Hiding, isolation and solace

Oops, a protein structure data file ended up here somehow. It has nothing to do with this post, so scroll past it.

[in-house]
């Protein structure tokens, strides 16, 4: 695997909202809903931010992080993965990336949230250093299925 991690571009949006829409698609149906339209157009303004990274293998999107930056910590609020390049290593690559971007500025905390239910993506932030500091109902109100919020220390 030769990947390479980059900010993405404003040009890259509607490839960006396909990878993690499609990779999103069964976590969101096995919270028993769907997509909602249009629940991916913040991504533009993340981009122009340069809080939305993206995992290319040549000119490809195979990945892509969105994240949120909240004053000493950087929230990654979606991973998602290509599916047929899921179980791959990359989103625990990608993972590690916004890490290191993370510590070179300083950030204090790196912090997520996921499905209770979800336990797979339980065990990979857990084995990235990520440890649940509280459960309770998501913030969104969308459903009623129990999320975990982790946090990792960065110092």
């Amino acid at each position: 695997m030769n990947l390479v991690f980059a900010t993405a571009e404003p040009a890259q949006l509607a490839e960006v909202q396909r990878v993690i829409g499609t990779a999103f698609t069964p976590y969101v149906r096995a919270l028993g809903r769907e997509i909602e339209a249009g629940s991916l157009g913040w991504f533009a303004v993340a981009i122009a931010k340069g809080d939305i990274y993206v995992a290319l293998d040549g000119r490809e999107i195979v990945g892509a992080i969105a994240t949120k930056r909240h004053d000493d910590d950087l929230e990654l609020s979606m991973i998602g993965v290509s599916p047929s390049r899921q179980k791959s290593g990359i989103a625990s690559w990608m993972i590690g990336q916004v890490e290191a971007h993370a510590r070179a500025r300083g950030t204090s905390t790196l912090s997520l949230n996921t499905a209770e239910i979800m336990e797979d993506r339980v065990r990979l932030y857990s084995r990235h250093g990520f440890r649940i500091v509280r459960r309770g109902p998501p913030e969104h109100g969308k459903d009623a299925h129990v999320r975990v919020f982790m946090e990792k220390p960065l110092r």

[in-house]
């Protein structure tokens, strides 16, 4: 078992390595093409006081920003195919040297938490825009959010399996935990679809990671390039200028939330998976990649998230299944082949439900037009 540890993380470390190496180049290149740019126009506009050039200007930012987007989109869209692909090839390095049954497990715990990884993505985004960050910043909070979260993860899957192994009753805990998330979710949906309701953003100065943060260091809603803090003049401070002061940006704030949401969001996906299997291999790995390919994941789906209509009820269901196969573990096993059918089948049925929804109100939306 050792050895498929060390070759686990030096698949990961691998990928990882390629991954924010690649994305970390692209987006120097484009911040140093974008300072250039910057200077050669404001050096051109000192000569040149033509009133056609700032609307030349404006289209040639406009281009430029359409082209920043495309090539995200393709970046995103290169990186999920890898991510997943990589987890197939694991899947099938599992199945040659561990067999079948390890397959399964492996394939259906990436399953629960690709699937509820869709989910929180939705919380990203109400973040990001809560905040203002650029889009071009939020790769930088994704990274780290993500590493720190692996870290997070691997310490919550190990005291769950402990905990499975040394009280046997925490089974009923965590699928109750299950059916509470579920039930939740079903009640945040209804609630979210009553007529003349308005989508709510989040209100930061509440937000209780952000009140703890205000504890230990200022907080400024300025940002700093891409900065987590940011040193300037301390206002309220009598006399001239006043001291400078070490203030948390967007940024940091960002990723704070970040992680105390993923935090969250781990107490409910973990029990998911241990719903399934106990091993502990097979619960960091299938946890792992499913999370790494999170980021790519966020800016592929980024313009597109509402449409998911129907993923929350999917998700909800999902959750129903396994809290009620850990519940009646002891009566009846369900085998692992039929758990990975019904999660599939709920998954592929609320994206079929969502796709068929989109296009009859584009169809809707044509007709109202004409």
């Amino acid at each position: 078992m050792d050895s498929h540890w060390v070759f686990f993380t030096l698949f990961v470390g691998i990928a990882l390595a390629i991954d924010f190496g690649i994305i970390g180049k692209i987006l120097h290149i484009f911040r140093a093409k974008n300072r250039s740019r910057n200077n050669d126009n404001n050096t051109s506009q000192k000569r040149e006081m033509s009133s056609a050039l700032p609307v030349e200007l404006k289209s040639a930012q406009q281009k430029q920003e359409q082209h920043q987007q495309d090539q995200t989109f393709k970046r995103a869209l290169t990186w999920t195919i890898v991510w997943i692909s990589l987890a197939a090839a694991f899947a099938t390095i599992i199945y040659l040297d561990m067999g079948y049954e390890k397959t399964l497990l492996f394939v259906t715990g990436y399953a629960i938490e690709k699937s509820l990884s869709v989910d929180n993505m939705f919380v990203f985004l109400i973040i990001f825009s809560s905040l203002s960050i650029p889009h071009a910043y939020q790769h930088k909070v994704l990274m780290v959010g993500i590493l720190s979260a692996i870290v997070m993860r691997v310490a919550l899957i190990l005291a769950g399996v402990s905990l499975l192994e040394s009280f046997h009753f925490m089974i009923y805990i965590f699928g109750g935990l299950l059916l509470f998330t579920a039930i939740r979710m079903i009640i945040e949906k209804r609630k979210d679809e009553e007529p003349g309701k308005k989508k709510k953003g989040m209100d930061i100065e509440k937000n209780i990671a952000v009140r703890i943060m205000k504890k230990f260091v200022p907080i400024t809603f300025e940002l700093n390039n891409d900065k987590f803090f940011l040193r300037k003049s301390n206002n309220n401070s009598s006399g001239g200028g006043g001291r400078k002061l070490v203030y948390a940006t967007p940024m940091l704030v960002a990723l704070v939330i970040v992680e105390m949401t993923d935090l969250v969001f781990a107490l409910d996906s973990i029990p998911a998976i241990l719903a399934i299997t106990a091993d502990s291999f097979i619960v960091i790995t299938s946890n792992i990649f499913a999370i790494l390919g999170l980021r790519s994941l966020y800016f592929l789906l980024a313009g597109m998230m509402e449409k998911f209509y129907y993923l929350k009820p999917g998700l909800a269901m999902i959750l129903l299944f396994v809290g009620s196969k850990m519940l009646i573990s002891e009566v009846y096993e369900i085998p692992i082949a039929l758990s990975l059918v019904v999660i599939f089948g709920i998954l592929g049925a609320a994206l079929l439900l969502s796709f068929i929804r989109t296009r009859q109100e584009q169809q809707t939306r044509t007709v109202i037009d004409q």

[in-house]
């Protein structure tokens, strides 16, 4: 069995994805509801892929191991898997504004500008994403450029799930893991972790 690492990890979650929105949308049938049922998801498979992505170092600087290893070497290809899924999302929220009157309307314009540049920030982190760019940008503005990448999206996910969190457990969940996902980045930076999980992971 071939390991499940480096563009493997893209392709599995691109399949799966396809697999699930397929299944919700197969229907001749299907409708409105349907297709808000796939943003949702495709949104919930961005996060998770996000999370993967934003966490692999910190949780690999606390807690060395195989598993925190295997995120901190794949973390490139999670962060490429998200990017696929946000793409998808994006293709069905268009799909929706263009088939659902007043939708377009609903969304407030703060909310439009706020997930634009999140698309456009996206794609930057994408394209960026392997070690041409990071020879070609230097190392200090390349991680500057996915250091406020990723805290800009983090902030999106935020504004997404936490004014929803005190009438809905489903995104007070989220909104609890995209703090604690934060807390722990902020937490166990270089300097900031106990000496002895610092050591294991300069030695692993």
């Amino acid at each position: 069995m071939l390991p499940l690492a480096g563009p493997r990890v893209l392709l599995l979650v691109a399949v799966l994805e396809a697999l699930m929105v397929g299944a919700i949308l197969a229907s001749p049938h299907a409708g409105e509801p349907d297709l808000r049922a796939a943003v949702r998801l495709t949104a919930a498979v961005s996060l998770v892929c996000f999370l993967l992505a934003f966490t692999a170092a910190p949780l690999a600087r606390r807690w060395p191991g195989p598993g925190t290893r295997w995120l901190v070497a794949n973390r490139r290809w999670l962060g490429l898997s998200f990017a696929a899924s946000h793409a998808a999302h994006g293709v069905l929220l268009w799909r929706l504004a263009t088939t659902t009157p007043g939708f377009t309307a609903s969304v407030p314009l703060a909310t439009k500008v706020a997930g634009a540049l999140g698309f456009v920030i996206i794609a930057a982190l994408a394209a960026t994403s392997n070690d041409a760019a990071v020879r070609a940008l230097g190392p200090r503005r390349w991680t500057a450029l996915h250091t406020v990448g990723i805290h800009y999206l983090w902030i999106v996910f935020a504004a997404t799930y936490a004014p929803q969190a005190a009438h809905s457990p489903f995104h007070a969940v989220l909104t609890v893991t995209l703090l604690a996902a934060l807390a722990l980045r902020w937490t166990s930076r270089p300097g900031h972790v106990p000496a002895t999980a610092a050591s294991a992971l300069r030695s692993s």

This chapter explores the contradictory space of the rural for disabled women enduring the harsh realities of neoliberal welfare reform by drawing on interviews undertaken in spring 2012 with disabled women living in rural towns and villages in northern England. As for many of the women, Jenny's rural home also offered a hiding place from the 'neoliberal acts of shaming' inflicted on disabled people during their engagement with welfare benefit reassessment processes. In the companionship of the arts group Jenny found solace in their shared experience of living with chronic illness in a disabling society. The cost of disability, particularly in relation to welfare spending, has been cast as unaffordable and its reduction a necessary element of the UK government's programme of austerity. The nature of the rural was contradictory, at times exasperating, in its inaccessibility and potential for isolation, but also the source of welcome seclusion as well as community.